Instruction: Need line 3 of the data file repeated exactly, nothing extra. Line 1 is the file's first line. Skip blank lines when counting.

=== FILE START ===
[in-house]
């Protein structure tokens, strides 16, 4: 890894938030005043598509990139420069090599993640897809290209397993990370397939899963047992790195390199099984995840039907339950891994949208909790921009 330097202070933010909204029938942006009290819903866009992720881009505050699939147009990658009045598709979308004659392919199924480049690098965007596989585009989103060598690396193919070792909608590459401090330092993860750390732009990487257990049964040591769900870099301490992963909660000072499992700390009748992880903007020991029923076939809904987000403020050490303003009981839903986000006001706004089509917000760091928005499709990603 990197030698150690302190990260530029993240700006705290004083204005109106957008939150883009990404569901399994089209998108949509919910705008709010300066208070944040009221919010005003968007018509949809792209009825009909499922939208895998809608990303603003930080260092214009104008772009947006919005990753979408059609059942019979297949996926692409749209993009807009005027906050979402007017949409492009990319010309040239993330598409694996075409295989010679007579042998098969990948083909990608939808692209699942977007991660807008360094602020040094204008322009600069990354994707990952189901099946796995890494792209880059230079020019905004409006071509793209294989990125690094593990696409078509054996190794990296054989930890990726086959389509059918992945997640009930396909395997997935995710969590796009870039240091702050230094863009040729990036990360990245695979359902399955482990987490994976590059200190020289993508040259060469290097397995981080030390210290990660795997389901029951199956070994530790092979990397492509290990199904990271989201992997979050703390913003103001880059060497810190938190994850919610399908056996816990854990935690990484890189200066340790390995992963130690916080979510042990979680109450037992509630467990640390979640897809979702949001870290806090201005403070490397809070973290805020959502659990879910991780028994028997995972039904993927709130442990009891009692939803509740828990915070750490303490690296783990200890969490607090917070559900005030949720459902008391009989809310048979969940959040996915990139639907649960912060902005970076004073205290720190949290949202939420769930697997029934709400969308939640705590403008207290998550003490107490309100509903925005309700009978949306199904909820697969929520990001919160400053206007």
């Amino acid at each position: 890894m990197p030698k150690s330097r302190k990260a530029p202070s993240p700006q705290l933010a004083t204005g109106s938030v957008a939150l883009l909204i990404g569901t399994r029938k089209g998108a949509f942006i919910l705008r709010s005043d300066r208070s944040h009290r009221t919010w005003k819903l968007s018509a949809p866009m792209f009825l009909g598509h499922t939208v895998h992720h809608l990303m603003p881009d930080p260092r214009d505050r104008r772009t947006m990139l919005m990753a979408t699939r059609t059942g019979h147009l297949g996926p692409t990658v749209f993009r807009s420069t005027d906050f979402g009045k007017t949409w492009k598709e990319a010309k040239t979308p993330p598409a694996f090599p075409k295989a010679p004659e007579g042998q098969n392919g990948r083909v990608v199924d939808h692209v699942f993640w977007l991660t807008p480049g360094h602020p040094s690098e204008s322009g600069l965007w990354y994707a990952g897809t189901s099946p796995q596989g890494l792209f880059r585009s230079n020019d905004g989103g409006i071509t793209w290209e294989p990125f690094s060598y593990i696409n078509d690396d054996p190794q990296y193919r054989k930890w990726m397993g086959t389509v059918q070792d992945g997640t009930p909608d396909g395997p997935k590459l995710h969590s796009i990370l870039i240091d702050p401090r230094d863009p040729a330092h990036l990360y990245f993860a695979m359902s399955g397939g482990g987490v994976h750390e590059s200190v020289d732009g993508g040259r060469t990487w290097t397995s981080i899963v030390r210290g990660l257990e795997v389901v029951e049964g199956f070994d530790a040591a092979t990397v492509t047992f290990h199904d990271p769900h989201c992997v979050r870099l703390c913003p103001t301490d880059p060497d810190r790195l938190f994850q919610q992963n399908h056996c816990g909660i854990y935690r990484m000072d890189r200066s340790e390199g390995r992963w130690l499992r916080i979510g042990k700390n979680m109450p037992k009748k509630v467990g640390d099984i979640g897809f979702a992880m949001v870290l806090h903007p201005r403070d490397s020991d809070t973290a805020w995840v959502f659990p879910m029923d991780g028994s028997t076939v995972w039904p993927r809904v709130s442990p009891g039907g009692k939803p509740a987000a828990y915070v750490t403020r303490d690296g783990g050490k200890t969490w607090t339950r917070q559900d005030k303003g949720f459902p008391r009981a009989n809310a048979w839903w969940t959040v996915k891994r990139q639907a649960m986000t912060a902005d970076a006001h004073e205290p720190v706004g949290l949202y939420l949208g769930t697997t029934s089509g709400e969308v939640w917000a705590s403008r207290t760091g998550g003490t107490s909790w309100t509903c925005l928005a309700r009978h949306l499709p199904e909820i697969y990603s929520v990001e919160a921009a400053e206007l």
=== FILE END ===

């Amino acid at each position: 890894m990197p030698k150690s330097r302190k990260a530029p202070s993240p700006q705290l933010a004083t204005g109106s938030v957008a939150l883009l909204i990404g569901t399994r029938k089209g998108a949509f942006i919910l705008r709010s005043d300066r208070s944040h009290r009221t919010w005003k819903l968007s018509a949809p866009m792209f009825l009909g598509h499922t939208v895998h992720h809608l990303m603003p881009d930080p260092r214009d505050r104008r772009t947006m990139l919005m990753a979408t699939r059609t059942g019979h147009l297949g996926p692409t990658v749209f993009r807009s420069t005027d906050f979402g009045k007017t949409w492009k598709e990319a010309k040239t979308p993330p598409a694996f090599p075409k295989a010679p004659e007579g042998q098969n392919g990948r083909v990608v199924d939808h692209v699942f993640w977007l991660t807008p480049g360094h602020p040094s690098e204008s322009g600069l965007w990354y994707a990952g897809t189901s099946p796995q596989g890494l792209f880059r585009s230079n020019d905004g989103g409006i071509t793209w290209e294989p990125f690094s060598y593990i696409n078509d690396d054996p190794q990296y193919r054989k930890w990726m397993g086959t389509v059918q070792d992945g997640t009930p909608d396909g395997p997935k590459l995710h969590s796009i990370l870039i240091d702050p401090r230094d863009p040729a330092h990036l990360y990245f993860a695979m359902s399955g397939g482990g987490v994976h750390e590059s200190v020289d732009g993508g040259r060469t990487w290097t397995s981080i899963v030390r210290g990660l257990e795997v389901v029951e049964g199956f070994d530790a040591a092979t990397v492509t047992f290990h199904d990271p769900h989201c992997v979050r870099l703390c913003p103001t301490d880059p060497d810190r790195l938190f994850q919610q992963n399908h056996c816990g909660i854990y935690r990484m000072d890189r200066s340790e390199g390995r992963w130690l499992r916080i979510g042990k700390n979680m109450p037992k009748k509630v467990g640390d099984i979640g897809f979702a992880m949001v870290l806090h903007p201005r403070d490397s020991d809070t973290a805020w995840v959502f659990p879910m029923d991780g028994s028997t076939v995972w039904p993927r809904v709130s442990p009891g039907g009692k939803p509740a987000a828990y915070v750490t403020r303490d690296g783990g050490k200890t969490w607090t339950r917070q559900d005030k303003g949720f459902p008391r009981a009989n809310a048979w839903w969940t959040v996915k891994r990139q639907a649960m986000t912060a902005d970076a006001h004073e205290p720190v706004g949290l949202y939420l949208g769930t697997t029934s089509g709400e969308v939640w917000a705590s403008r207290t760091g998550g003490t107490s909790w309100t509903c925005l928005a309700r009978h949306l499709p199904e909820i697969y990603s929520v990001e919160a921009a400053e206007l």